Expanding Down Under has boosted the bottom line for grain handler Viterra in fiscal 2010.
Canada’s largest grain handler, which bought Australia’s ABB Grain in September 2009, on Wednesday booked its first full fiscal year including the Adelaide-based grain firm’s revenues and expenses.
Viterra reported profit of $145.27 million on $8.256 billion in revenues for its year ending Oct. 31, up 28 per cent from $113.13 million on $6.632 billion in fiscal 2009.
The Regina-based grain firm credited its Australian operations for $2.3 billion of its 2010 revenues, on top of revenue from its recent purchases in U.S. food processing.
Those increases, the company said, were “partially offset” by lower volumes and commodity prices in Viterra’s North American grain handling business.
The company’s 2010 earnings before income, taxes, depreciation and amortization (EBITDA) on grain handling and marketing thus rose to $386.1 million — up from $247.9 million in 2009, which included just five weeks of ABB’s handling results.
EBITDA from the agri-products division, including crop inputs and ag retail operations, was up at $153.8 million from $132.3 million in 2009, while Viterra’s processing arm booked 2010 EBITDA of $104.3 million, up from $36.5 million in 2009.
The company’s new forays into processing included its takeover this spring of Dakota Growers Pasta Co. at Carrington, N.D., and of 21st Century Grain Processing of South Sioux City, Neb.
“These new pasta and oat processing businesses are highly accretive and provide Viterra with stable predictable earnings, which we expect to generate higher returns for shareholders,” Viterra CEO Mayo Schmidt said Wednesday.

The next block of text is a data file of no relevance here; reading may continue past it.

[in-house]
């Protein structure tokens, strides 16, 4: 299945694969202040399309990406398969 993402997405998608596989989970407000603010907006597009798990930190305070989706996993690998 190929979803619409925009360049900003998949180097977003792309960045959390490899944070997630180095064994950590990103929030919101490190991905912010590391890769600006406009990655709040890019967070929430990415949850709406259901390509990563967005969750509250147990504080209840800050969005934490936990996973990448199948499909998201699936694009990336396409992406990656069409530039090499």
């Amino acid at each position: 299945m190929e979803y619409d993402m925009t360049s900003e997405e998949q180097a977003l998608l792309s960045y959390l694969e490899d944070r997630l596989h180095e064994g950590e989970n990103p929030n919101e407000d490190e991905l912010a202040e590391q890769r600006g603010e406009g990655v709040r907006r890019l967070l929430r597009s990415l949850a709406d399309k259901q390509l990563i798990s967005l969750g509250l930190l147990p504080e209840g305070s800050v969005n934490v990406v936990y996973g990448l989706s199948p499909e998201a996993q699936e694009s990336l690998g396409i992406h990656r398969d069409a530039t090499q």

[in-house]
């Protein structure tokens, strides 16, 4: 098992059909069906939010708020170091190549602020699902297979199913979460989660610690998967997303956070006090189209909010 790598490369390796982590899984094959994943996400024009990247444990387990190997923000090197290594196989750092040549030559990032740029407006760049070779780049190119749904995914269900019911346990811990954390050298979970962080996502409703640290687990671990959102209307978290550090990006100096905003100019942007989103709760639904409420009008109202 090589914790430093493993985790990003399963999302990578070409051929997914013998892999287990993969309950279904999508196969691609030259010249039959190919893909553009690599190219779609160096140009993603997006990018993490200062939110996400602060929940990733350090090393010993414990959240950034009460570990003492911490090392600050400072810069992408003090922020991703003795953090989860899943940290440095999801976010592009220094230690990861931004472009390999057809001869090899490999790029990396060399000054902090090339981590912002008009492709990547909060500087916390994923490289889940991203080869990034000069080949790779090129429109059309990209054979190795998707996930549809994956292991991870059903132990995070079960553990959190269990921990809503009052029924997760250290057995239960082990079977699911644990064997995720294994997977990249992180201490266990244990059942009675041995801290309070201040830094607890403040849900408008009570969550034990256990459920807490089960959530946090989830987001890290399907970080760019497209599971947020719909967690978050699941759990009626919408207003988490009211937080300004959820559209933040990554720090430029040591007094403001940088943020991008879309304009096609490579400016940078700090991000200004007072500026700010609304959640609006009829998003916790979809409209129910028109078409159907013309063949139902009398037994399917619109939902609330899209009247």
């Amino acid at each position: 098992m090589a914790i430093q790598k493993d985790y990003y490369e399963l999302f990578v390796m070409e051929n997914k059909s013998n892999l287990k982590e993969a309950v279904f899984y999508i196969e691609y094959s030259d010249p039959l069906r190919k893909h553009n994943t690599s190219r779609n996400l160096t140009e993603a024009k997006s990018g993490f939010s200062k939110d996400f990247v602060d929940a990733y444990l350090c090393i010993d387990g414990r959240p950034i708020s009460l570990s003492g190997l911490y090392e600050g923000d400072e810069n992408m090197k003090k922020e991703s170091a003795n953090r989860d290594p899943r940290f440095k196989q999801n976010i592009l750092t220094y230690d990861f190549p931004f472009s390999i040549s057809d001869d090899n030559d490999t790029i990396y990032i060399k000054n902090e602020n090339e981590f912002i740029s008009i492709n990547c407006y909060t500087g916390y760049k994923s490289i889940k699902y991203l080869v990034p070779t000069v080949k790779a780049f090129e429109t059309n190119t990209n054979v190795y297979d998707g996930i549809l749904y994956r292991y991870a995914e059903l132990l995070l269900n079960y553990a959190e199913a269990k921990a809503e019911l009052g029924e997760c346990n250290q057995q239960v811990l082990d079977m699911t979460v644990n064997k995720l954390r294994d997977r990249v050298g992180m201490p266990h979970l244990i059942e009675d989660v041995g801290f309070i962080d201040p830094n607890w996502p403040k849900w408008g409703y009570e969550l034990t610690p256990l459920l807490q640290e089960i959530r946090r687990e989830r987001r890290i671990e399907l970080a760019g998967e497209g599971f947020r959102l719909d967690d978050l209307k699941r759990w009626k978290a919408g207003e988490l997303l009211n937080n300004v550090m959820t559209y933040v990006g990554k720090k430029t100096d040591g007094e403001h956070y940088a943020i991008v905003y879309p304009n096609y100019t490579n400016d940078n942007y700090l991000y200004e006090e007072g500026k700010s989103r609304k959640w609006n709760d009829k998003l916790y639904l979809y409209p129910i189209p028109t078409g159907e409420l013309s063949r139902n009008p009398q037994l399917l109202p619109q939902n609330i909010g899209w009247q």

Looking at the broader grain industry, Schmidt noted flooding in parts of Australia, droughts in Argentina and potentially damaging frosts in Europe have “tightened supply and pushed commodity prices up, allowing them to return from the soft pricing environment experienced during the last two years.”
With ABB on board, he said, Viterra is “ideally situated with a strong leadership position in origination from both North America and South Australia. In fact, South Australia is currently harvesting what is expected to be a record-setting crop.”
Looking ahead into 2011, Viterra’s management now estimates its global pipeline margin per tonne for fiscal 2011 will be in the range of $33 to $36 per tonne, up from its guidance of $30 to $33 per tonne in 2010.
That increase, the company said, will reflect a full year of gross profit expected from the company’s International Grain group, now “fully established” including new trading offices in Italy and Ukraine.
However, the Canadian Press news agency noted in a report Wednesday, Viterra’s chief operating officer Fran Malecha was quoted on the company’s conference call as saying the company will also increase its storage and handling fees in 2011, both in Canada and in Australia.
Viterra said it expects Canadian Grain Commission receipts for the six major grains in Western Canada in fiscal 2011 to be in the 30 million-tonne range for fiscal 2011, down from the “typically available” 32 million tonnes.
The company noted its 2011 estimate includes some drawdown of carryover stocks as strong demand and prices entice Prairie grain growers to ship grain from their bins.
In South Australia, meanwhile, Viterra said it expects shipments to continue with momentum in fiscal 2011, given the “production issues” in other grain growing nations as well as improved commodity pricing.